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Dozens unite for protest after second racist attack in a month in coastal town

PUBLISHED: 15:22 11 June 2020 | UPDATED: 08:58 12 June 2020

A Black Lives Matter protest was held at Fen Park, in Lowestoft, after the second racist attack in the space of a month was reported. PHOTO: Corky Clubman

A Black Lives Matter protest was held at Fen Park, in Lowestoft, after the second racist attack in the space of a month was reported. PHOTO: Corky Clubman

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Dozens of campaigners took a knee outside a park in unity with Black Lives Matters protests around the world, following the second racist attack reported in the space of a month in the town.

A Black Lives Matter protest was held at Fen Park, in Lowestoft, after the second racist attack in the space of a month was reported. PHOTO: Corky ClubmanA Black Lives Matter protest was held at Fen Park, in Lowestoft, after the second racist attack in the space of a month was reported. PHOTO: Corky Clubman

The protest, on Wednesday evening, was organised by the Lowestoft branch of Stand Up to Racism (SUTR) after a member of the public was verbally abused by a group of teenagers in Fen Park, Lowestoft.

The incident occurred on Friday, May 29, at 8.45pm, with the group, believed to be in their mid-teens, shouting racially abusive comments before swearing at a passer-by.

Police have urged any witnesses to the incident to come forward in a bid to identify those involved, with one described as wearing a black hoodie, while another had a mousey brown crew cut.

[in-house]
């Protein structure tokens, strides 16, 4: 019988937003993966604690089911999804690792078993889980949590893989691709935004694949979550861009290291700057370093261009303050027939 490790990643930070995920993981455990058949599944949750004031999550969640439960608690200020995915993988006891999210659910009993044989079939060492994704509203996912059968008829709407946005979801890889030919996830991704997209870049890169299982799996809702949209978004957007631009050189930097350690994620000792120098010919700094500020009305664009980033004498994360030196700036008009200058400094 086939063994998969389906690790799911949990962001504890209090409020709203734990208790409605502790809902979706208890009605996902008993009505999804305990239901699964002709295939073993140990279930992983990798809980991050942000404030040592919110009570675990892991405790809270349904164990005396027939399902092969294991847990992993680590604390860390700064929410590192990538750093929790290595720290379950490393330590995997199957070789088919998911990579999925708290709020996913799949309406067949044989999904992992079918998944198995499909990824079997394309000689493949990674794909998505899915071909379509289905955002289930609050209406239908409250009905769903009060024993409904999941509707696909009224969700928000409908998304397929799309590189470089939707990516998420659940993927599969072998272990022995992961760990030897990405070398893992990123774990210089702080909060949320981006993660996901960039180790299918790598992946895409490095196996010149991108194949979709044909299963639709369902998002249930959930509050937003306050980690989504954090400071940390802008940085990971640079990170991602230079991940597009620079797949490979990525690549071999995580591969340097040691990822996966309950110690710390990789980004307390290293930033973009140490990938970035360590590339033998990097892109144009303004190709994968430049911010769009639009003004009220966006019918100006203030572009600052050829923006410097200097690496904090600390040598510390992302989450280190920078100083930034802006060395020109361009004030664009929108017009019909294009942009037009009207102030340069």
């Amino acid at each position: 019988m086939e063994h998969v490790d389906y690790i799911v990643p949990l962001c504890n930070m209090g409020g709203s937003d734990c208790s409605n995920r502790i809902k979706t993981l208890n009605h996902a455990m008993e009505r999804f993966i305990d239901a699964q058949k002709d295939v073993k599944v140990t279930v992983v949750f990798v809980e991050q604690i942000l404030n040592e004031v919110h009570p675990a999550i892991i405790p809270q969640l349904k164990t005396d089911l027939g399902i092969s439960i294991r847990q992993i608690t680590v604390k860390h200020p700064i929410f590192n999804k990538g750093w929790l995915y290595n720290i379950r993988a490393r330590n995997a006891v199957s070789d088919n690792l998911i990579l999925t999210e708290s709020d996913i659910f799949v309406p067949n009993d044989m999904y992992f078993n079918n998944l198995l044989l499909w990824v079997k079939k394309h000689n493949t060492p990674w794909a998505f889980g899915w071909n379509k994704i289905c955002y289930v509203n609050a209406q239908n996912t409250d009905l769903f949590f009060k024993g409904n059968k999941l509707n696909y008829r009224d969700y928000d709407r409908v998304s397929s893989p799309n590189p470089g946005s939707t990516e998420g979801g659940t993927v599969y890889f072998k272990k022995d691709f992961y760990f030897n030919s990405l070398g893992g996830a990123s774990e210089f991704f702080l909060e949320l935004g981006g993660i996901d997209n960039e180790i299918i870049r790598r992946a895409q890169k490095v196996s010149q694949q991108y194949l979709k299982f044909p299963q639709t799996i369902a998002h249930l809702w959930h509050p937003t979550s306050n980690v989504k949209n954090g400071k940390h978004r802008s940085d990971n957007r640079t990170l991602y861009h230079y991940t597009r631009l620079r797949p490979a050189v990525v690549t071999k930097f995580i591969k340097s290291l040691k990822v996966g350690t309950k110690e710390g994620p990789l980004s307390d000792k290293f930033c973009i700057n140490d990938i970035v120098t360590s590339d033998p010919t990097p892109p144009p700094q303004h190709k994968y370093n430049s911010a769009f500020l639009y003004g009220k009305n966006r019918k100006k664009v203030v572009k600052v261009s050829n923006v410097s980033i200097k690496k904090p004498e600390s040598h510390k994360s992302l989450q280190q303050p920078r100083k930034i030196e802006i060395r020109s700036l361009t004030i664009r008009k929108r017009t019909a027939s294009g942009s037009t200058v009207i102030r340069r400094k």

The attack was the second to be reported in the town in May, after a teenage gang, believed to be in their late teens, threw a brick at a man, before punching and racially abusing him on Rotterdam Road on May 4.

A Black Lives Matter protest was held at Fen Park, in Lowestoft, after the second racist attack in the space of a month was reported. PHOTO: Corky ClubmanA Black Lives Matter protest was held at Fen Park, in Lowestoft, after the second racist attack in the space of a month was reported. PHOTO: Corky Clubman

Kevin Wingfield, of the Lowestoft branch of SUTR, said: “It is crucially important that local people respond immediately to racist incidents.

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“We must ensure that the victims of these incidents do not feel alone, but know the overwhelming majority of the community rejects racism.”

The protest attracted around 70 peaceful protesters.

A Black Lives Matter protest was held at Fen Park, in Lowestoft, after the second racist attack in the space of a month was reported. PHOTO: Corky ClubmanA Black Lives Matter protest was held at Fen Park, in Lowestoft, after the second racist attack in the space of a month was reported. PHOTO: Corky Clubman

Those taking part in the protest vigil took a knee for eight minutes in memory of George Floyd, before a number of speakers gave testimonies of what racism meant to them.

Richard Chilvers, secretary of the Waveney Trades Council, said: “We must not allow racism to divide us.

“If workers are to ensure rights for all of us, they should all join a trade union to defend their rights.”

Social commentator Corky Clubman said: “It was heartwarming to see how many people locally care about the issue.

A Black Lives Matter protest was held at Fen Park, in Lowestoft, after the second racist attack in the space of a month was reported. PHOTO: Corky ClubmanA Black Lives Matter protest was held at Fen Park, in Lowestoft, after the second racist attack in the space of a month was reported. PHOTO: Corky Clubman

“The feeling was warm and it felt like members of the community were truly eager to see racism eradicated from Lowestoft.”

Anyone with information about the Fen Park incident is urged to contact officers on 101, quoting crime reference number 37/29527/20, or email Daisy.English@suffolk.pnn.police.uk. Alternatively, call Crimestoppers anonymously on 0800 555 111.


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